An execution is the fruit and end of the suit, and is very aptly called the life of the law.  The suit does not terminate with the judgment; and all proceedings on the execution, are proceedings in the suit ….  

Bank of U.S. v. Halstead, 23 U.S. 10  Wheat 51, 64, 6 L. Ed. 264 (1825).   The writ existed at common law and predates the Magna Carta.  Murray's Lessee v. Hoboken Land & Improvement Co., 59 U.S. 18 How. 272, 277, 15 L. Ed. 372 (1855).  

¶11  Oklahoma has codified the issuance of the writ of execution.  Oklahoma civil procedure permits a civil court litigant to execute upon a judgment debtor's lands, tenements, goods and chattels, which are not otherwise exempt by law, to satisfy an outstanding judgment.  12 O.S.2001, § 731 et seq.   The writ of execution may only be issued by a court of record in this state. 12 O.S.2001, § 736.  It is civil process of the court directed to a county sheriff.  12 O.S.2001, § 731.

¶12  As opposed to criminal or administrative searches, the subject of a civil order or writ has prior notice and opportunity to be heard.  A writ of execution may only be issued following the entry of judgment.  12 O.S.2001, § 706(D).  The parties are provided notice upon the initiation of the lawsuit.  12 O.S.2001, § 2004.2.  The non-prevailing party is given notice of the entry of the judgment.  12 O.S.Supp.2007, § 696.2.  Generally, no writ of execution may issue for ten (10) days following entry of the judgment.  12 O.S.2001, § 990.3(A).  The subject of the order or writ may initiate challenges or take measures to avoid the writ of execution.  See 12 O.S.2001, § 1031 (motion to vacate or modify judgment or order); 12 O.S.Supp.2004, § 706.2 (cash deposit ceases judgment lien); 12 O.S.2001, § 1036 (motion for order suspending collection proceedings); 12 O.S.Supp.2002, § 990A (appeal); 12 O.S.Supp.2009, § 990.4 (stay of enforcement of judgment).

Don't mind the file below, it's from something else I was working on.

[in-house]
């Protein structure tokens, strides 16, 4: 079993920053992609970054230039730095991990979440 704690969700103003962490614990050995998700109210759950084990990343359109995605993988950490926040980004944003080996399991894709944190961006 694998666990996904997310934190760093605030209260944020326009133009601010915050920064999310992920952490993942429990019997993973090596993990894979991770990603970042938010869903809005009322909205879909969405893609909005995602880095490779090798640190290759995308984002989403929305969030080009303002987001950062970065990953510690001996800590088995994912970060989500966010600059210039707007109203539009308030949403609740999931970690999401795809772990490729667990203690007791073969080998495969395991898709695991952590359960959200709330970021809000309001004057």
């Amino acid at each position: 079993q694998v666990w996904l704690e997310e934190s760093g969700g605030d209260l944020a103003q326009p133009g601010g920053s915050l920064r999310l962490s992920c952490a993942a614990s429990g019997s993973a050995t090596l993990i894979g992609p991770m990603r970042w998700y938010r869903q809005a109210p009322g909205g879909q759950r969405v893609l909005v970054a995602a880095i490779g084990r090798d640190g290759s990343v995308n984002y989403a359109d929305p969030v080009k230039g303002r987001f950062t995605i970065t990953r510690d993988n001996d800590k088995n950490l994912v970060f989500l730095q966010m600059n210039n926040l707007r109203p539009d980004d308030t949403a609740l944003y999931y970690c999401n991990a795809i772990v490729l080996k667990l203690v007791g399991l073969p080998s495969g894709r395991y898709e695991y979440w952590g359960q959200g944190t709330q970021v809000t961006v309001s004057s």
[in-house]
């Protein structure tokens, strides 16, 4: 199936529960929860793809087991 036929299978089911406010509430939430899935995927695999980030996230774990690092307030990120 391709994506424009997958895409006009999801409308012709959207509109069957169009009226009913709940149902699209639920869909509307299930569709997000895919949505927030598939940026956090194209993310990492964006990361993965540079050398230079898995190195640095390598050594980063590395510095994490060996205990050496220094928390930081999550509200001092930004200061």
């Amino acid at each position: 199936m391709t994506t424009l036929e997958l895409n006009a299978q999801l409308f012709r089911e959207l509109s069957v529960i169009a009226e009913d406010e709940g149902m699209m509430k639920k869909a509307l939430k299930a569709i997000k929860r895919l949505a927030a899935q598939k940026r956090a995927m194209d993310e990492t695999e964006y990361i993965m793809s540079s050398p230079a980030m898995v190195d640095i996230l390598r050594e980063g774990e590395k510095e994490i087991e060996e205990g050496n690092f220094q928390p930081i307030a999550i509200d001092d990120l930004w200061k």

¶13  Because a civil order or writ is court process, the resulting seizure's constitutionality is subject to the "ultimate standard" of "reasonableness."  Soldal, 506 U.S. at 71, 113 S. Ct. at 549; quoting Camara, 387 U.S., at 539, 87 S.Ct., at 1736.  In Soldal the Supreme Court noted that where officers were acting pursuant to a court order, a showing of unreasonableness in the execution of the civil process would be a "laborious task indeed."  Soldal, 506 U.S. at 71, 113 S. Ct. at 549.

¶14  The seizure in the present case was reasonable.  The seizure was conducted solely pursuant to the civil writ of execution.  The writ has not been shown to be unreasonable on its face.  No challenge was made to the writ in the District Court.  Furthermore, the officer's actions did not go outside the authority of the writ.  The writ was executed as it was presented to the officer.

¶15  The writ of execution authorized the officer to assume control and dominion over the contents of Appellee's pockets.  A writ of execution is a command to the officer, to whom it is directed, to collect the money specified in the writ from the goods and chattels of the debtor.  12 O.S.2001, § 736.   The officer to whom the writ is directed has a duty at law to execute the writ, levy against the goods and chattels of the judgment debtor, and to pay over all moneys collected or received to the judgment creditor.  12 O.S.2001, § 811.  The power of levy authorizes the officer to take possession of the judgment debtor's property.  The Oklahoma Supreme Court, relying upon the various authorities available at the time, described it as follows: